There was only one thing wrong with my hike: every time I finished a section, I found myself wanting more. When I summited Katahdin, I was conflicted with feelings of relief and restlessness. Hiking for weeks and months at a time went from being a hobby to being one of the few things I feel totally at peace doing. Why in the world would I stop doing what makes me inexplicably happy? “I am a graceful athlete,” my favorite hiker in the whole world would often say as a joke when we hiked together (actually he was probably completely serious), but if there was one thing I learned from thru-hiking, it’s that I am reeeeeeeeeeeeally good at walking. DO YOU KNOW HOW HARD IT IS SOMETIMES? Not just anyone can do it, and I happen to be one of the weird ones that gets giddy to walk a trail. Cue the Continental Divide Trail.
Grizzlies, Compasses, and Snow–OH MY.
I first heard of the Continental Divide Trail in Great Smokey Mountains National Park on my first section hike of the AT. I was stuck in a shelter during a rain storm with several hikers, including one of those clandestine and mythical TRIPLE CROWNers, and I listened intently as he described the CDT. It sounded like something only experts could and should do. On the CDT you needed to actually carry a map–you needed to actually know how to READ a map. Basically, it sounded a leeeettle too hardcore for me.
What’s Wrong With Being a Little Hardcore?
A couple years later, I approached the end of my AT hike, and I was already planning my next hike. I think it is a fair generalization, that most people who attempt the Triple Crown, finish with the CDT–so the question I get asked a lot is, why I have decided to do the CDT next, and not the WILD-famous Pacific Crest Trail? I can only say that it is what feels right for me. (Maybe I got a little hardcore over the years.) I need a challenge. I love the wild-ness of the CDT. (Also, it only makes sense in my Type-A brain that I do the long trail that comes next on the map.) I will begin my thru-hike in late April. Due to high snow predictions in Colorado in 2016, I am tentatively planning a flip-flop–beginning northbound (NOBO) and flipping up north to hike southbound (SOBO), but it is too soon to make any solid decisions, and I remain extremely flexible. You never know what life and the Earth want to throw at you. I look forward to the adventure!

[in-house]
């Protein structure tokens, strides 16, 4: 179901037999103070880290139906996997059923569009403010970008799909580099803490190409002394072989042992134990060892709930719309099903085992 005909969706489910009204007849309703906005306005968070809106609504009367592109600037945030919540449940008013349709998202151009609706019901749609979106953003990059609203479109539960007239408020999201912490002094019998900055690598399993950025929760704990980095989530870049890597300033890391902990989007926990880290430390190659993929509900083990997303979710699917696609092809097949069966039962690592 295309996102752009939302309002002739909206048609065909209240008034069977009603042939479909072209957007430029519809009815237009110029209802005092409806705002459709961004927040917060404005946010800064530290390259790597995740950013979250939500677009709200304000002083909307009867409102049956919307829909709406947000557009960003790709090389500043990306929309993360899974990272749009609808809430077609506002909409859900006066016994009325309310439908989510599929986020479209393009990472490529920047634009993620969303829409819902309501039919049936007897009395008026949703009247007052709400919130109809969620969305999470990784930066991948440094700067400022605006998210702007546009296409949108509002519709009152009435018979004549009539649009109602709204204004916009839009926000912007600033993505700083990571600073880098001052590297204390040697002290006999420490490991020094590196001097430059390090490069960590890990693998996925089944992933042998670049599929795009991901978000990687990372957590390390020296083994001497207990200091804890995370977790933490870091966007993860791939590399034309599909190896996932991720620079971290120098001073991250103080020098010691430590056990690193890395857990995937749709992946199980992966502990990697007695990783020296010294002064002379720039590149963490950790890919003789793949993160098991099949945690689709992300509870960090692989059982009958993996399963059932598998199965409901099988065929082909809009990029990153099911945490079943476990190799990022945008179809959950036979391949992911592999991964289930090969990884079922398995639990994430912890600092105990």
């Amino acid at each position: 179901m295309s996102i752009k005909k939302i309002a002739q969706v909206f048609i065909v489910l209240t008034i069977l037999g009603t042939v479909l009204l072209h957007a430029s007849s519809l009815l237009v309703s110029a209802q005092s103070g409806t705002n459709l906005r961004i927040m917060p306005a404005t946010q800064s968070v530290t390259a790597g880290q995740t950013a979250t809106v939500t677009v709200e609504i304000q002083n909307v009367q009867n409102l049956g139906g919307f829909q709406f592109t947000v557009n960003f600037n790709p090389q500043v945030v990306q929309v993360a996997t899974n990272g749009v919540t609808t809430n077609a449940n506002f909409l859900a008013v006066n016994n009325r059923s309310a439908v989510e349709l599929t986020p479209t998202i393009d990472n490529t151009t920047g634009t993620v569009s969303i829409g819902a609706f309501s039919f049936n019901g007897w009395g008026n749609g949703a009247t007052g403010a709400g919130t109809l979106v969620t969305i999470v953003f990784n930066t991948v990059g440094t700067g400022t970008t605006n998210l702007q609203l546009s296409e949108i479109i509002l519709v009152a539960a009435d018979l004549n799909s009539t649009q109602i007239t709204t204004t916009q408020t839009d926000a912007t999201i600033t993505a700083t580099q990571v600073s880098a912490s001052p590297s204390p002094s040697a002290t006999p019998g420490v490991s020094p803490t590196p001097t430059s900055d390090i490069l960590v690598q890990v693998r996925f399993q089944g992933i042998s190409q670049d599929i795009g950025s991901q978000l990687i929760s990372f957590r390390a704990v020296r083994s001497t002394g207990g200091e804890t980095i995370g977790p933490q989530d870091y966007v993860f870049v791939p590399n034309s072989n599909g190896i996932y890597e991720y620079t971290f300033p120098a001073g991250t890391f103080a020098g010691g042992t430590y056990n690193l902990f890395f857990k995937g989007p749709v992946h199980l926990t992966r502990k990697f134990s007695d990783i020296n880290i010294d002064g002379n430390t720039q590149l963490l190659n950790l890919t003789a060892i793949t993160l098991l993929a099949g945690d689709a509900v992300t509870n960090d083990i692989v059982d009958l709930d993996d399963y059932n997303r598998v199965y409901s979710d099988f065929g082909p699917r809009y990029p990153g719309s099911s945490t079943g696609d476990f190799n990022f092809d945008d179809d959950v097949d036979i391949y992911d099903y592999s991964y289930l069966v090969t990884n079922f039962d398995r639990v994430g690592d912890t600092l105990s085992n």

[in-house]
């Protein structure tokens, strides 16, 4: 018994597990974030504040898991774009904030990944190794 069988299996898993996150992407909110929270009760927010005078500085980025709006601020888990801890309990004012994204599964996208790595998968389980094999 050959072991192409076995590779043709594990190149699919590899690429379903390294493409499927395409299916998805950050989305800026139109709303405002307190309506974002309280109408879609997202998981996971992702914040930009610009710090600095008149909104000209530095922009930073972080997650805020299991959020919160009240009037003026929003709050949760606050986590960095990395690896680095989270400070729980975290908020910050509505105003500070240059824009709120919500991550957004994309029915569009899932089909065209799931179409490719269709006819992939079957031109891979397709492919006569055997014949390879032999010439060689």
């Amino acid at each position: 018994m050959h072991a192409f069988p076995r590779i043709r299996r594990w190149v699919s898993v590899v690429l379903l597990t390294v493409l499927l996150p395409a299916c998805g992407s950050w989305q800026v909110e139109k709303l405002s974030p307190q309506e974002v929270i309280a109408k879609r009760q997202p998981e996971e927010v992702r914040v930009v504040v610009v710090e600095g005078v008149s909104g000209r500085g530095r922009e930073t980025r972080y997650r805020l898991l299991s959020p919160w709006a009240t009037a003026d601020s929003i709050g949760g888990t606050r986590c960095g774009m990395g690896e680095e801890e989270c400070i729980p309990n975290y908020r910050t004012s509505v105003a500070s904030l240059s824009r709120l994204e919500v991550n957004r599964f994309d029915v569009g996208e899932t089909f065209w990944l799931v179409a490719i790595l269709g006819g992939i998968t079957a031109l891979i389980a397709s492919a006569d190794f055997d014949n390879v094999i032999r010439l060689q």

Please follow along! You can subscribe to this feed to receive updates whenever I post them. You can also follow my pre-hike adventures and beyond on Instagram (@kaytebrown).
This website contains affiliate links, which means The Trek may receive a percentage of any product or service you purchase using the links in the articles or advertisements. The buyer pays the same price as they would otherwise, and your purchase helps to support The Trek's ongoing goal to serve you quality backpacking advice and information. Thanks for your support!
To learn more, please visit the About This Site page.